I must admit that it took me a while to get used to the diction, but it didn’t affect me in the way how I perceived this book.
In my reading updates, I remember saying that I found some scenes and parts a bit dull and underwhelming; but I was wrong. I now know it was all because the author was carefully building up the world of the story, literally laying the groundwork for the blast that comes later in the book. As expected, from Part 2, the story picks up and it gets only more captivating and enthralling, staggering at times.
What shook me is the messages this book delivers; the injustice placed upon the minority group, the prejudice we subconsciously have against those who we see as ‘different,’ and the total bulls***t that law enforcement, even the grand jury reaches on the incident.
This book made me cry and boiling with anger. I even went on a rant on my Goodreads updates. I was so frustrated and even reached the point where I felt ashamed of myself. The messages, the subject matters that this book deal with should be acknowledged by everyone, EVERYONE. As a fiction reader who is less inclined to go to news articles and other non-fiction books, I really appreciate Angie Thomas for writing this book and bringing this issue to my attention.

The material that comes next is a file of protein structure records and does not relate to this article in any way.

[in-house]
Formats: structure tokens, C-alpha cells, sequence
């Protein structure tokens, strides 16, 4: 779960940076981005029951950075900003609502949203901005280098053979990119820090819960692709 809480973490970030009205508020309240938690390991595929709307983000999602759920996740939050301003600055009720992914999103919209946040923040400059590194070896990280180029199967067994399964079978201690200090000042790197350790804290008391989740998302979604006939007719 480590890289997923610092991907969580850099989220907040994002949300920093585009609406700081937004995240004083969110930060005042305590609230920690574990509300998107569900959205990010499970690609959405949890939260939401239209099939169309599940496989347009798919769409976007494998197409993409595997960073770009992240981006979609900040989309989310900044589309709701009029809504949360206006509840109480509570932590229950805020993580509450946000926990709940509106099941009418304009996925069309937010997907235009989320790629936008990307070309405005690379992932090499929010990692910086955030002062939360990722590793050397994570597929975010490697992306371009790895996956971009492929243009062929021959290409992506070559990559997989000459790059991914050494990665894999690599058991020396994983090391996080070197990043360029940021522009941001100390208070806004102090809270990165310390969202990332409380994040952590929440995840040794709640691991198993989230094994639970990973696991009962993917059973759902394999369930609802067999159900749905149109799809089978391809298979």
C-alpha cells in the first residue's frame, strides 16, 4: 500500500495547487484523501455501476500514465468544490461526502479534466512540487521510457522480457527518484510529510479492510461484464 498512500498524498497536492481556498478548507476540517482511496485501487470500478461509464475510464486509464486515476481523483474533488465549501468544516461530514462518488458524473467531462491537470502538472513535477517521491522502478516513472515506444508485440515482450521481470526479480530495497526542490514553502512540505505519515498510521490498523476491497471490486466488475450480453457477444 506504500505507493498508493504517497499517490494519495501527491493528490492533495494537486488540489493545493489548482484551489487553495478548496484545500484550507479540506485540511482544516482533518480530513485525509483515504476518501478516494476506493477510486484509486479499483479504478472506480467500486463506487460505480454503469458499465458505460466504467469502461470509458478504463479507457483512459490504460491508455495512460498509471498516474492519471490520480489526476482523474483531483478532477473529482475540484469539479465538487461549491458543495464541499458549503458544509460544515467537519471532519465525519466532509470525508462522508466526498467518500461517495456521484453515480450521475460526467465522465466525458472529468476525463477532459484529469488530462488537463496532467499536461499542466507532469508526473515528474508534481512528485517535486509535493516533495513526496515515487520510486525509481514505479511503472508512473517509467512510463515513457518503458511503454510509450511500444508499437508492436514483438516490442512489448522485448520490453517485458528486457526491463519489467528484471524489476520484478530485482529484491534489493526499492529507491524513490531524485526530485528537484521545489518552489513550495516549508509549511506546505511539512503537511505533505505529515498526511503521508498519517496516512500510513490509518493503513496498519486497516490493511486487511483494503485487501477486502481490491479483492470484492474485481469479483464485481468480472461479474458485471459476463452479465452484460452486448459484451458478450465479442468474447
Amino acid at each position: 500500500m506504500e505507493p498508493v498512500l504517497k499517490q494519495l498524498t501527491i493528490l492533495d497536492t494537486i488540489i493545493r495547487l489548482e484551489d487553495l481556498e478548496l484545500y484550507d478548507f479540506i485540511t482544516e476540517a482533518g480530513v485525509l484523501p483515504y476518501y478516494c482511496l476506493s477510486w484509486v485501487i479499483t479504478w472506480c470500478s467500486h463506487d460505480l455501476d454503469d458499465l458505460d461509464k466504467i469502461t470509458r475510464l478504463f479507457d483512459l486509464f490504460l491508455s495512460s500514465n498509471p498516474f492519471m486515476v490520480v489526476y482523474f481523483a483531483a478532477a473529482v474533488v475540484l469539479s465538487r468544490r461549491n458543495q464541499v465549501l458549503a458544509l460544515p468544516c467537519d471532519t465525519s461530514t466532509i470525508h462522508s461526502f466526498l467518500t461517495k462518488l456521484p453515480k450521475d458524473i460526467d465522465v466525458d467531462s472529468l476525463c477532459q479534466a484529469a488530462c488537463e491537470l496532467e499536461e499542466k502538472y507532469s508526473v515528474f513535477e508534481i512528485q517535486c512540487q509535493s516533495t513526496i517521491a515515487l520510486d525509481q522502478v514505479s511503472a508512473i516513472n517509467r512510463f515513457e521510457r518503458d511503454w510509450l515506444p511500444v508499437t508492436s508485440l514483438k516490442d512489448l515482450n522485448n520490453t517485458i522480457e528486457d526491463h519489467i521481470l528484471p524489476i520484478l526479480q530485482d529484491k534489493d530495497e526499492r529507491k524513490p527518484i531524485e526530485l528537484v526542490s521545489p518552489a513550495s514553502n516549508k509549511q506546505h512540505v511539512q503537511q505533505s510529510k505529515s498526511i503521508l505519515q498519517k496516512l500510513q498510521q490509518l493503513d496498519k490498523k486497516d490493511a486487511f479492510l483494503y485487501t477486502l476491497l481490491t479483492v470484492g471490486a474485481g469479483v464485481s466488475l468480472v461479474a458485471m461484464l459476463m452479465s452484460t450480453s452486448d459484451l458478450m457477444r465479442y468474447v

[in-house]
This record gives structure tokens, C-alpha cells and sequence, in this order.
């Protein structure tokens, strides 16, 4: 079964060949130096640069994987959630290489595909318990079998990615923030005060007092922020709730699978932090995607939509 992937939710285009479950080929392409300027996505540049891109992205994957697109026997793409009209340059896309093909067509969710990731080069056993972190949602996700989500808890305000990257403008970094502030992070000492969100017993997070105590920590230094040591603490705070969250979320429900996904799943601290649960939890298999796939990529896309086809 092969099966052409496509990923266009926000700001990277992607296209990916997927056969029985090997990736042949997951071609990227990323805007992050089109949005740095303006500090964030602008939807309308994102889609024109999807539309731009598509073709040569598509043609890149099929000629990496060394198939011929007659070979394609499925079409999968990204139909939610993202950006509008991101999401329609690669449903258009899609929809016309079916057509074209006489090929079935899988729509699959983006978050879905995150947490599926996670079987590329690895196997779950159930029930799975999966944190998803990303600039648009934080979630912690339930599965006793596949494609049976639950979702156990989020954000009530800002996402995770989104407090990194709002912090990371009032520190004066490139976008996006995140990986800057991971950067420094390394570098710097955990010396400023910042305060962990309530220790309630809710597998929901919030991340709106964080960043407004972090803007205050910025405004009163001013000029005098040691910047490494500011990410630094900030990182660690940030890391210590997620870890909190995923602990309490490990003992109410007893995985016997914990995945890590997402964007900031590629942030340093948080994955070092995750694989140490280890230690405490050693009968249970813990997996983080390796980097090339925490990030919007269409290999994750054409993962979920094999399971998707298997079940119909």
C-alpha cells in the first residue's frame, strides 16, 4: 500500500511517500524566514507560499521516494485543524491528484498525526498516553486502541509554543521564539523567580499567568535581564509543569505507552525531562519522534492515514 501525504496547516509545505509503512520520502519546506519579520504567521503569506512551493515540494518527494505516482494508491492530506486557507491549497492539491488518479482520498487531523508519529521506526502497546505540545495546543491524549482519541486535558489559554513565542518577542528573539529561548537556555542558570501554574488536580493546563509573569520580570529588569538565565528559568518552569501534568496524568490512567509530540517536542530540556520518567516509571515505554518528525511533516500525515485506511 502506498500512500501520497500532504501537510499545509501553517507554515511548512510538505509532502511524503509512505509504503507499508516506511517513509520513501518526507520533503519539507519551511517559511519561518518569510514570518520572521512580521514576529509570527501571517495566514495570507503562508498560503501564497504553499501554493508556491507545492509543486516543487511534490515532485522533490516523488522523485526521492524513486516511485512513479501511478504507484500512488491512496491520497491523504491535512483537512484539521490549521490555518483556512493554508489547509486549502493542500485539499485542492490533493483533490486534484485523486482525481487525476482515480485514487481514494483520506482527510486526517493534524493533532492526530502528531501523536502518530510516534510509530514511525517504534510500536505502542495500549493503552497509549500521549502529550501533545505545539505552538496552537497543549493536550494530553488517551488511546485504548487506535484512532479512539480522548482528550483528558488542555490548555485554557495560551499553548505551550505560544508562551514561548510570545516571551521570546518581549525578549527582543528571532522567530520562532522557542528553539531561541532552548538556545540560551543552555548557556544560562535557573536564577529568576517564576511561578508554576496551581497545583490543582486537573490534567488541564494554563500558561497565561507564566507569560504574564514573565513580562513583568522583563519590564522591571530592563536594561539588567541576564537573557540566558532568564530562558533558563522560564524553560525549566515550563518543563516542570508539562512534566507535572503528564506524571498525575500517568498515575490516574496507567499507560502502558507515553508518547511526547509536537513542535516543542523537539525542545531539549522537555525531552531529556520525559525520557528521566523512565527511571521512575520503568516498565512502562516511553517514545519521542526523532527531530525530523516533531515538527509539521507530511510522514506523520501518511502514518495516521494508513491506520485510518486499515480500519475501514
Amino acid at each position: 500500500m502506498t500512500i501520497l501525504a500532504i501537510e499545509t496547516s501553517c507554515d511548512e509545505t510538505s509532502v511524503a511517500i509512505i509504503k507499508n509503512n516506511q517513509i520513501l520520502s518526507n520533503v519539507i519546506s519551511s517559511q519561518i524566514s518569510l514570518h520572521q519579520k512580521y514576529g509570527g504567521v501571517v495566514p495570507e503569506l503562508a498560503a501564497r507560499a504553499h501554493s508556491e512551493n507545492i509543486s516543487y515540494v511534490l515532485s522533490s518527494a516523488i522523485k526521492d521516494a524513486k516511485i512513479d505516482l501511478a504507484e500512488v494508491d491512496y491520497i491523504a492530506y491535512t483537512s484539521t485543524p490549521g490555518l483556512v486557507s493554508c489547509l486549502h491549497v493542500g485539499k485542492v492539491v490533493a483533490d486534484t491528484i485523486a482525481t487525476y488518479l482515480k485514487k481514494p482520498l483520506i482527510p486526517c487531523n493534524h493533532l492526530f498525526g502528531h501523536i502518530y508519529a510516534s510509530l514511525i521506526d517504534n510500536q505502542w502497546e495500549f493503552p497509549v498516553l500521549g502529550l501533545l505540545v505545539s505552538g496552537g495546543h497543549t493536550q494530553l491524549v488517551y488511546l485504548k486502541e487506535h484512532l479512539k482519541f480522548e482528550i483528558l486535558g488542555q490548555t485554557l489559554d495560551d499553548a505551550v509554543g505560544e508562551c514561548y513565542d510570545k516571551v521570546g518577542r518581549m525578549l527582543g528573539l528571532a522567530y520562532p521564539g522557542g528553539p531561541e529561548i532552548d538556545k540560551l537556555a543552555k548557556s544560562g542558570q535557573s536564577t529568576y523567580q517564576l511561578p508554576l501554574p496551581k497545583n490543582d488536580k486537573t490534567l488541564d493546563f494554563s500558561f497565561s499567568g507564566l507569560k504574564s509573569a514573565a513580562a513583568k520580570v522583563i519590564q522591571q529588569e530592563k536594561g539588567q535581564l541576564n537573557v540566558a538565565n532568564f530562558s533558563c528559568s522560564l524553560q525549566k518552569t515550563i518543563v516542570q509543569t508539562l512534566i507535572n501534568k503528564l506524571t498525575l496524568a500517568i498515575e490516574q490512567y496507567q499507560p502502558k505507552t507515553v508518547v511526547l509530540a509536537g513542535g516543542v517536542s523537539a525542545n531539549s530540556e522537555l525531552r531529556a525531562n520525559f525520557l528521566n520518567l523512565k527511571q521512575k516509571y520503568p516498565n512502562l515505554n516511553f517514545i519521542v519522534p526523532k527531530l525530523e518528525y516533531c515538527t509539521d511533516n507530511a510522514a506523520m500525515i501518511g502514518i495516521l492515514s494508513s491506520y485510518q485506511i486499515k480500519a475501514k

Another thing this book pointed out to me is where the cause of the prejudice lies.
In this book, Starr’s friend, Hailey is described as a ‘racist,’ and through a run-in with Hailey, Maya makes a confession that clearly illustrates Haily’s tendency to paint others based on wrong conceptions or based on their race.
What I found problematic or what bothered me here is that Starr blamed Hailey for being a racist (or, at least lashed out at her tendency of thinking White people’s lives matter more than those of black people) without giving any distinct, specific reason.